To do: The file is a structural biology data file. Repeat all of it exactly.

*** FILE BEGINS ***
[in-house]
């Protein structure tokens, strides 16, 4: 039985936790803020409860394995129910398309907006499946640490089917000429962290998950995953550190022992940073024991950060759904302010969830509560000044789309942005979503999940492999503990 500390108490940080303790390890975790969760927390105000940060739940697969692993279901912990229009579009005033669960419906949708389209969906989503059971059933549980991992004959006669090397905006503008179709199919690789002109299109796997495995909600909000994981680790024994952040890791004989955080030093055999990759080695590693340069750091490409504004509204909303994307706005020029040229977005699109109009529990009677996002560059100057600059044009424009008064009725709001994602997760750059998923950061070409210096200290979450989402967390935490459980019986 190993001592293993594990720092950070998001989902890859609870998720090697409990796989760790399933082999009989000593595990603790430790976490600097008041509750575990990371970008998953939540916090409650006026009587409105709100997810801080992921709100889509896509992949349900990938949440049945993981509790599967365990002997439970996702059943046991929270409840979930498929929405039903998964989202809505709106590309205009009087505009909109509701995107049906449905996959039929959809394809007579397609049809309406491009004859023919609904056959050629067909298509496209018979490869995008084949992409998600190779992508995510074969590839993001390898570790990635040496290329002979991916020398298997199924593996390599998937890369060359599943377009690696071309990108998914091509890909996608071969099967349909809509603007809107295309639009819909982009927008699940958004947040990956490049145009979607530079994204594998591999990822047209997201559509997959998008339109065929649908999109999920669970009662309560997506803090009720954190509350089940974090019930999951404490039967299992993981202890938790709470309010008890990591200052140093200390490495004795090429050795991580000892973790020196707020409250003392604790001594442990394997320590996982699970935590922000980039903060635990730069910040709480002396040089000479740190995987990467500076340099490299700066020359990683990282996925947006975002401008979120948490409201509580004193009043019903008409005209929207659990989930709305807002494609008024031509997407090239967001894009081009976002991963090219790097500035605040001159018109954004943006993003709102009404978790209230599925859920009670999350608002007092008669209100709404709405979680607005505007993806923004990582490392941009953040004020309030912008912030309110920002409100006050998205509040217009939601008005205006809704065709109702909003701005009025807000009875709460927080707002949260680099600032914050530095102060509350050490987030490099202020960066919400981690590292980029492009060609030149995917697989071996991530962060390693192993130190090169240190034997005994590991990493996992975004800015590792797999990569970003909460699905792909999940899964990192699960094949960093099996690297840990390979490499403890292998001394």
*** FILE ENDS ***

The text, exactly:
[in-house]
């Protein structure tokens, strides 16, 4: 039985936790803020409860394995129910398309907006499946640490089917000429962290998950995953550190022992940073024991950060759904302010969830509560000044789309942005979503999940492999503990 500390108490940080303790390890975790969760927390105000940060739940697969692993279901912990229009579009005033669960419906949708389209969906989503059971059933549980991992004959006669090397905006503008179709199919690789002109299109796997495995909600909000994981680790024994952040890791004989955080030093055999990759080695590693340069750091490409504004509204909303994307706005020029040229977005699109109009529990009677996002560059100057600059044009424009008064009725709001994602997760750059998923950061070409210096200290979450989402967390935490459980019986 190993001592293993594990720092950070998001989902890859609870998720090697409990796989760790399933082999009989000593595990603790430790976490600097008041509750575990990371970008998953939540916090409650006026009587409105709100997810801080992921709100889509896509992949349900990938949440049945993981509790599967365990002997439970996702059943046991929270409840979930498929929405039903998964989202809505709106590309205009009087505009909109509701995107049906449905996959039929959809394809007579397609049809309406491009004859023919609904056959050629067909298509496209018979490869995008084949992409998600190779992508995510074969590839993001390898570790990635040496290329002979991916020398298997199924593996390599998937890369060359599943377009690696071309990108998914091509890909996608071969099967349909809509603007809107295309639009819909982009927008699940958004947040990956490049145009979607530079994204594998591999990822047209997201559509997959998008339109065929649908999109999920669970009662309560997506803090009720954190509350089940974090019930999951404490039967299992993981202890938790709470309010008890990591200052140093200390490495004795090429050795991580000892973790020196707020409250003392604790001594442990394997320590996982699970935590922000980039903060635990730069910040709480002396040089000479740190995987990467500076340099490299700066020359990683990282996925947006975002401008979120948490409201509580004193009043019903008409005209929207659990989930709305807002494609008024031509997407090239967001894009081009976002991963090219790097500035605040001159018109954004943006993003709102009404978790209230599925859920009670999350608002007092008669209100709404709405979680607005505007993806923004990582490392941009953040004020309030912008912030309110920002409100006050998205509040217009939601008005205006809704065709109702909003701005009025807000009875709460927080707002949260680099600032914050530095102060509350050490987030490099202020960066919400981690590292980029492009060609030149995917697989071996991530962060390693192993130190090169240190034997005994590991990493996992975004800015590792797999990569970003909460699905792909999940899964990192699960094949960093099996690297840990390979490499403890292998001394």